I think the math is very simple on this. If less than 5% of Bolt EVs have faulty separators, replacing a few thousand modules/packs is several digits cheaper than replacing every Bolt EV pack. It's also less wasteful.In Korea (where LG and Hyundai both have strong backers in gov't), LG will pay ">50%" of the cost to replace batteries in 25k Konas in Korea (on another site, I read "2/3 of cost", and LG is probably going to split that with the manufacturer of the separator film).
In the US, GM should have a far stronger position in court vs LG Chemical of America. With precedent set in Korea, it should be a "slam dunk" for GM to hit LG with 2/3 of the cost of battery replacements. If I were GM, I would run, not walk, to court and file papers against LG.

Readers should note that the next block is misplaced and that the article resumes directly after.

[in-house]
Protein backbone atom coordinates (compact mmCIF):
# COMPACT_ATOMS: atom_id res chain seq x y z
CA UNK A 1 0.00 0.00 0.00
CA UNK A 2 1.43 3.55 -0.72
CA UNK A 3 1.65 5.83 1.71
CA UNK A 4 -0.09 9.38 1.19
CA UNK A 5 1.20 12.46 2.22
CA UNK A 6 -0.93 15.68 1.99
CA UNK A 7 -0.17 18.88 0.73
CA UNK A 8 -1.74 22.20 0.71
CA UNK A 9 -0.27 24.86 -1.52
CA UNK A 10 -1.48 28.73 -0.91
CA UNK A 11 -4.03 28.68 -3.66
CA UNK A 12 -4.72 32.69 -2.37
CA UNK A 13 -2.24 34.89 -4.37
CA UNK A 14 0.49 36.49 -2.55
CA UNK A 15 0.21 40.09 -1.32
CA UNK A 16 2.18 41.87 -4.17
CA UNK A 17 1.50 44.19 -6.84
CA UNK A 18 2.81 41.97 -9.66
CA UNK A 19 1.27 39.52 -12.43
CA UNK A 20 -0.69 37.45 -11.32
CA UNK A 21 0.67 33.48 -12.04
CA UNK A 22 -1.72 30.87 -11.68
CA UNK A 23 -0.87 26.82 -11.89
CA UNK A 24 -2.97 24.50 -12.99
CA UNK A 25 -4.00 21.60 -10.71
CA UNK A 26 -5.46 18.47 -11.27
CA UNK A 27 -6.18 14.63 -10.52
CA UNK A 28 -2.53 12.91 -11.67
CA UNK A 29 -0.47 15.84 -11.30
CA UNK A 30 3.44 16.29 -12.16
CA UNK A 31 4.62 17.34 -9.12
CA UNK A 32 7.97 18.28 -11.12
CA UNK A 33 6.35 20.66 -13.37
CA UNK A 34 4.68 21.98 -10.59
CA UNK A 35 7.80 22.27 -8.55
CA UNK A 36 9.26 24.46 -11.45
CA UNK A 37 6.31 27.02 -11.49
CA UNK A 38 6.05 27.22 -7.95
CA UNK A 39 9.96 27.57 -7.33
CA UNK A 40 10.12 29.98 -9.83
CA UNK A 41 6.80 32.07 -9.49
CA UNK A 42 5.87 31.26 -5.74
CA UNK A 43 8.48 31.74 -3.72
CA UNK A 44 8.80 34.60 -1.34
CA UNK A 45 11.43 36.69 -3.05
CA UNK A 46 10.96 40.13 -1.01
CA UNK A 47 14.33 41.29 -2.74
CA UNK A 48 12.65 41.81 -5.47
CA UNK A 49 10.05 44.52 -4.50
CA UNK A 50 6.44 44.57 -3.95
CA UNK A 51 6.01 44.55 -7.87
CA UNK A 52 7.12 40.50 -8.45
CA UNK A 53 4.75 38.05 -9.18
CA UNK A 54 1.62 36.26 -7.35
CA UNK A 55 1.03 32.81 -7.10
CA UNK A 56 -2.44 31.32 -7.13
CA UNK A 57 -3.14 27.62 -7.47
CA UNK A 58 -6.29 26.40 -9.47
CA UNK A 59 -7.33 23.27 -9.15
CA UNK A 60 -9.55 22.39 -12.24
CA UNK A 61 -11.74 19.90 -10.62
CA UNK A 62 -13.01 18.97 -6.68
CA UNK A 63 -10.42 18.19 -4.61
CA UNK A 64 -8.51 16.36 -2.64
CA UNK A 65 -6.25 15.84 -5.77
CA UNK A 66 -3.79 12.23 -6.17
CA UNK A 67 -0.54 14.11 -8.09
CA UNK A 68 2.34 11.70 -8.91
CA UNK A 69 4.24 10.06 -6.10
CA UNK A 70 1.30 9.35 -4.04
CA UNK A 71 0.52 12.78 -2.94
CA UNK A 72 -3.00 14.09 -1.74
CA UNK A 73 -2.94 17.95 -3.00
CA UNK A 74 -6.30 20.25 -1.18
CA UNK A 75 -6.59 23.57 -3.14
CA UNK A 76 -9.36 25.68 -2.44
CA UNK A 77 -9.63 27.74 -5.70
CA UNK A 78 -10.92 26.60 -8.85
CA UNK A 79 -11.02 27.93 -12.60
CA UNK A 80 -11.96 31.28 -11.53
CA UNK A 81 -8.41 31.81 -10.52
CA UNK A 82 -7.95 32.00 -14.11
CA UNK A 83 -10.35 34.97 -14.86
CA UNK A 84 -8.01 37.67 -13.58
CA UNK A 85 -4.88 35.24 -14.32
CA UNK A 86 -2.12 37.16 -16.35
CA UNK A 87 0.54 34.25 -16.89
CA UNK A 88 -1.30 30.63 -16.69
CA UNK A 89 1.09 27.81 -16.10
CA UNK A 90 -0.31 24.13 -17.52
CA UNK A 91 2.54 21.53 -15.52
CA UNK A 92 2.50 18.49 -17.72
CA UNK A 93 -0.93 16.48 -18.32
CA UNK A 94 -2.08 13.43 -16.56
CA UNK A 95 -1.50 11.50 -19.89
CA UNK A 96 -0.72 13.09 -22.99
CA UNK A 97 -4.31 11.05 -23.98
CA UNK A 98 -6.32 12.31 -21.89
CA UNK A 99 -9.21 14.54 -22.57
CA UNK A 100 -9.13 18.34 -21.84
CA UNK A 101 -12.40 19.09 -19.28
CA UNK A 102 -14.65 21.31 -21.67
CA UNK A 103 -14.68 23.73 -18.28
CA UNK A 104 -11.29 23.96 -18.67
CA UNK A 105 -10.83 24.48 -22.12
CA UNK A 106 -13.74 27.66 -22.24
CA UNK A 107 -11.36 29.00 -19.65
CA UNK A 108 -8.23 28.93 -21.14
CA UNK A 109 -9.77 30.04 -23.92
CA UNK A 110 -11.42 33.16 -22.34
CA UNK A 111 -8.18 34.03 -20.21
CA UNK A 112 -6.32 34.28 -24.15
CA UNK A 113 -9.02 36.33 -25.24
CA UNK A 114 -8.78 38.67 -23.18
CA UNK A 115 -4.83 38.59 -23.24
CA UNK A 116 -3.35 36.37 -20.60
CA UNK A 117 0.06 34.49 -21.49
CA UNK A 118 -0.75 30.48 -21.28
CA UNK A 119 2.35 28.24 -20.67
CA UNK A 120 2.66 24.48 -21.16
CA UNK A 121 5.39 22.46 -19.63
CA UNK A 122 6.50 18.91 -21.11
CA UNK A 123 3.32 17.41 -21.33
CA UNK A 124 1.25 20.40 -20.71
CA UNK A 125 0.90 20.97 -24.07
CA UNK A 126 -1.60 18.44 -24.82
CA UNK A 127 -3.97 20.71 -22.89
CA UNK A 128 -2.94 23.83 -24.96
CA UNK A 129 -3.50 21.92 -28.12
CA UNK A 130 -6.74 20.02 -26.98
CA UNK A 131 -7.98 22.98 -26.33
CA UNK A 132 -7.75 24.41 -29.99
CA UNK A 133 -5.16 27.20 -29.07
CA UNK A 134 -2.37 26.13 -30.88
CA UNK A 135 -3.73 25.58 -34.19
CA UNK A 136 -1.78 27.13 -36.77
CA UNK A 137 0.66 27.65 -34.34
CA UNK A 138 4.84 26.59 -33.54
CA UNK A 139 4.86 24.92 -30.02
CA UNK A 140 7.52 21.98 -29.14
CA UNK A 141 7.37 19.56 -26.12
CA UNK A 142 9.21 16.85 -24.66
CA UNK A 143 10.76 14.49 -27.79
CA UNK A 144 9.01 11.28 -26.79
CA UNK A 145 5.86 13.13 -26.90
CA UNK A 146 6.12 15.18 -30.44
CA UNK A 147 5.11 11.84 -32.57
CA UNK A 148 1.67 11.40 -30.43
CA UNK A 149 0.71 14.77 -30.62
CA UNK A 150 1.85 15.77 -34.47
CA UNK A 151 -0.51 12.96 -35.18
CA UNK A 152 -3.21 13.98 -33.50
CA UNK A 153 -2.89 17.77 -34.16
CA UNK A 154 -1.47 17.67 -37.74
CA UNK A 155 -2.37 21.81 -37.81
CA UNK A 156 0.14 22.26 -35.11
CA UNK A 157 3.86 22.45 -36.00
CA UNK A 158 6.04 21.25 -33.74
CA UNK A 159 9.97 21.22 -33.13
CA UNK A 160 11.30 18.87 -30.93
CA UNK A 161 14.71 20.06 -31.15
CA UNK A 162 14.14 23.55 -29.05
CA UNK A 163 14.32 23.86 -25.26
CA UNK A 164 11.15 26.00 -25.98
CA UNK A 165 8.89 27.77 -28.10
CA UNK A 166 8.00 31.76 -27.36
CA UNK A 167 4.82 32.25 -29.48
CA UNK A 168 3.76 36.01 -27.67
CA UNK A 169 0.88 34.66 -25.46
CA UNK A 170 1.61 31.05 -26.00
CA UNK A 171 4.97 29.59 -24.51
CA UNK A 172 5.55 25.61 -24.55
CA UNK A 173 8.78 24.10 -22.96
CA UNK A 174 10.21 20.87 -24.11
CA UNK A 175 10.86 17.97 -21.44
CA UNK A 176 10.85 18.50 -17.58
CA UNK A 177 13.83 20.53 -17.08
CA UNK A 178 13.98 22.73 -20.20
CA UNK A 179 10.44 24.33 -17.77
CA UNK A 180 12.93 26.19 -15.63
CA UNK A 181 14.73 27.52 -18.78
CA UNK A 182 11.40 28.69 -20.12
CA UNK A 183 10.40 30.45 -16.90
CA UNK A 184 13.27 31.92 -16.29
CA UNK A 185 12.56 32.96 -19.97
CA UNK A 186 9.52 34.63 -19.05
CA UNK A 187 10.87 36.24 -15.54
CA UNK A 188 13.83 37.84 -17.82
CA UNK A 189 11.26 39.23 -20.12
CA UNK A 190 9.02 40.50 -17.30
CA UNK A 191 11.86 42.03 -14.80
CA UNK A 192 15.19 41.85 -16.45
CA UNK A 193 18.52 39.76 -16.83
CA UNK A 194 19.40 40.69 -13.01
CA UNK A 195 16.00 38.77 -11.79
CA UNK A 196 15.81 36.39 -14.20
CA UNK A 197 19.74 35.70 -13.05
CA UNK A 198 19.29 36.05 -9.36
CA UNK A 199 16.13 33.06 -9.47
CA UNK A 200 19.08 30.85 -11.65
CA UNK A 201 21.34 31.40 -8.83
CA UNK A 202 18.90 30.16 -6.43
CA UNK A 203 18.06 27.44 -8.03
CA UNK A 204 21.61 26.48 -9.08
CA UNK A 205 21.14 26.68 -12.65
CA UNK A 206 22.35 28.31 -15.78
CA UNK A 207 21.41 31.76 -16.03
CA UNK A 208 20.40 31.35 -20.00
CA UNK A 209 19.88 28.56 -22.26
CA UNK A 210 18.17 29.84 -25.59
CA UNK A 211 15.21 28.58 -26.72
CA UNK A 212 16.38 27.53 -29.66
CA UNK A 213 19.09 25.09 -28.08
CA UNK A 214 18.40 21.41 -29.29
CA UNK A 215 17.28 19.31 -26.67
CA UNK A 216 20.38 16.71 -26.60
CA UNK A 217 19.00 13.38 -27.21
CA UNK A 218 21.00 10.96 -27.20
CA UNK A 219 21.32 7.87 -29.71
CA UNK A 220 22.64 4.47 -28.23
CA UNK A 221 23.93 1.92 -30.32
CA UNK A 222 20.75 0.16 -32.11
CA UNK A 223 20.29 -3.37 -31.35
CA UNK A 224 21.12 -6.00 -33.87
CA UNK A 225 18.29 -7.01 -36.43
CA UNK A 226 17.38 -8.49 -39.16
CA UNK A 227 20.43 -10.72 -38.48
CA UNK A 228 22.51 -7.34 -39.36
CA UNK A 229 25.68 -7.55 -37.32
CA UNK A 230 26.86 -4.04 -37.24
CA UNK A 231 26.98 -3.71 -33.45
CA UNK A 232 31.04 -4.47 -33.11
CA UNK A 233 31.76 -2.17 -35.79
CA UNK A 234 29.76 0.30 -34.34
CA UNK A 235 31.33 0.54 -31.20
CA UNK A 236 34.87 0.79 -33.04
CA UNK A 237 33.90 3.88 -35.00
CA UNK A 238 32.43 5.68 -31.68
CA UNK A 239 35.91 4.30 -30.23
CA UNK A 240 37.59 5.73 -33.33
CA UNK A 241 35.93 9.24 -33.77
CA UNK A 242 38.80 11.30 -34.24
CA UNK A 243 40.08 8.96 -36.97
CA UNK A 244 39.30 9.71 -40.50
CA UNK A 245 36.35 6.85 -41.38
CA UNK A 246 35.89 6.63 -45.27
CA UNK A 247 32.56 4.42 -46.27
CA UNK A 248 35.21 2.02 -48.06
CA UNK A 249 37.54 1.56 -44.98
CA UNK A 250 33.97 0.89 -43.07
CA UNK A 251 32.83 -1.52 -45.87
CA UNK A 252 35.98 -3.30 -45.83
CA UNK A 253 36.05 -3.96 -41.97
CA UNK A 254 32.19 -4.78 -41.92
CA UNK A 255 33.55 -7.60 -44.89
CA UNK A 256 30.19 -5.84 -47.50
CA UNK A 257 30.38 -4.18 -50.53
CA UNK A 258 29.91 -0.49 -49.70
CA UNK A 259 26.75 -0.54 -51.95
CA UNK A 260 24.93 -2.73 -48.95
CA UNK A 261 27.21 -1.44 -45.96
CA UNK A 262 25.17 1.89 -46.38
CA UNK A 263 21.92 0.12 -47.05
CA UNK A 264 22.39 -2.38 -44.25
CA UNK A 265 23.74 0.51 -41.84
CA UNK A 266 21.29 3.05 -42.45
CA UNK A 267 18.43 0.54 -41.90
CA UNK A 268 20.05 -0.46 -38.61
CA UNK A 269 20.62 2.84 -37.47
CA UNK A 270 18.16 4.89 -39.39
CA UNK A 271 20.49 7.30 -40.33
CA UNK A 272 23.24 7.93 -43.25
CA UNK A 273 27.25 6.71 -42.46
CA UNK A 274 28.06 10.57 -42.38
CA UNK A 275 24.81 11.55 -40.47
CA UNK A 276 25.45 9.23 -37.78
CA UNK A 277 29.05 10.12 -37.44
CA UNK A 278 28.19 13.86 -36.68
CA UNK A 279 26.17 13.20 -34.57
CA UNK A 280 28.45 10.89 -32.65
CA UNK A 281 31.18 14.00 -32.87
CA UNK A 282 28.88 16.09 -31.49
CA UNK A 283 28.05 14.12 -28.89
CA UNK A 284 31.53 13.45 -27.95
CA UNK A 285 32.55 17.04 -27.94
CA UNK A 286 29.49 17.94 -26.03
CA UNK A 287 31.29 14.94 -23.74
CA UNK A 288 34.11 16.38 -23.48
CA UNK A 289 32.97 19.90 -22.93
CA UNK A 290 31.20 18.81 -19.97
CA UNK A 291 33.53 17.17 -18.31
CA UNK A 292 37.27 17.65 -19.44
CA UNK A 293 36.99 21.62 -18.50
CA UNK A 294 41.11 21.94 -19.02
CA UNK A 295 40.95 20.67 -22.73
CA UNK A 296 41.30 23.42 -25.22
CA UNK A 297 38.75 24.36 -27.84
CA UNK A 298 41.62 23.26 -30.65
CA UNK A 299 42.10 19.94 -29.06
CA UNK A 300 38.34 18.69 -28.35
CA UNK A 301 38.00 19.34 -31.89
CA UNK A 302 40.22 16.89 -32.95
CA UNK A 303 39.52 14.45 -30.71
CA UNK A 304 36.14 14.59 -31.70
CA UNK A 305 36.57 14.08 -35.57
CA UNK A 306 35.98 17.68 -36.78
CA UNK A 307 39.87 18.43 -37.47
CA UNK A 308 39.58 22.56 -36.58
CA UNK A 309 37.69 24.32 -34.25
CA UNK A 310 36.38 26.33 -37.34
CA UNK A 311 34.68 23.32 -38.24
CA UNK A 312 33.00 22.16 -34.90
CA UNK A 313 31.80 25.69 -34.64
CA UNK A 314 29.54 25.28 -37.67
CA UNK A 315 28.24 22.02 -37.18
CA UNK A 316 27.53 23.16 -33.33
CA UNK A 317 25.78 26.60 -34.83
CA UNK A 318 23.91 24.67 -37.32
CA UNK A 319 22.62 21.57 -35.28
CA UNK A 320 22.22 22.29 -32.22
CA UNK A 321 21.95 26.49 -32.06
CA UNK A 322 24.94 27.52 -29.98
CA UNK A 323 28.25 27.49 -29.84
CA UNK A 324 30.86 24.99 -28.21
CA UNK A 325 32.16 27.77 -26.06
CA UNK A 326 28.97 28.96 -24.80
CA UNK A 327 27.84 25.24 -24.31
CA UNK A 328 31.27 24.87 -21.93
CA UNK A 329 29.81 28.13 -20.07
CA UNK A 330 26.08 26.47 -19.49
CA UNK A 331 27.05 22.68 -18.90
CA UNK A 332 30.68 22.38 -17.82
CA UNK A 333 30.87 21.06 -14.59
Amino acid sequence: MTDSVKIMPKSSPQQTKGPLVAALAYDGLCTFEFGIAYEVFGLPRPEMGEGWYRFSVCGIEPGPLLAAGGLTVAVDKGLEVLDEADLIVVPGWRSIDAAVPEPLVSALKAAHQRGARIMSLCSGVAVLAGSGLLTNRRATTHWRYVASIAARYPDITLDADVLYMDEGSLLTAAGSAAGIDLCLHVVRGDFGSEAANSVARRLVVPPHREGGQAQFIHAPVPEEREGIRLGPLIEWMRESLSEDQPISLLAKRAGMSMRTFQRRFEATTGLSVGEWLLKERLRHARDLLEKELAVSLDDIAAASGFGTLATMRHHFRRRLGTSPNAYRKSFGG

Could GM really be pushing a software solution to avoid paying a small portion of the cost of battery replacements? At this point, anything GM does which may keep affected batteries on the road (including a GM software change) only transfers liability from LG to GM.
The question of whether the software change is good enough is moot. LG can be made to pay for new batteries. The more GM talks-up a firmware solution being good enough, the more it undercuts its future court case against LG.
To me, the only justification GM would have for replacing all of the packs is if either all the packs are faulty or they feel the value of positive PR and advertising outweigh costs of replacing packs unnecessarily. However, $500 million buys a lot of positive press.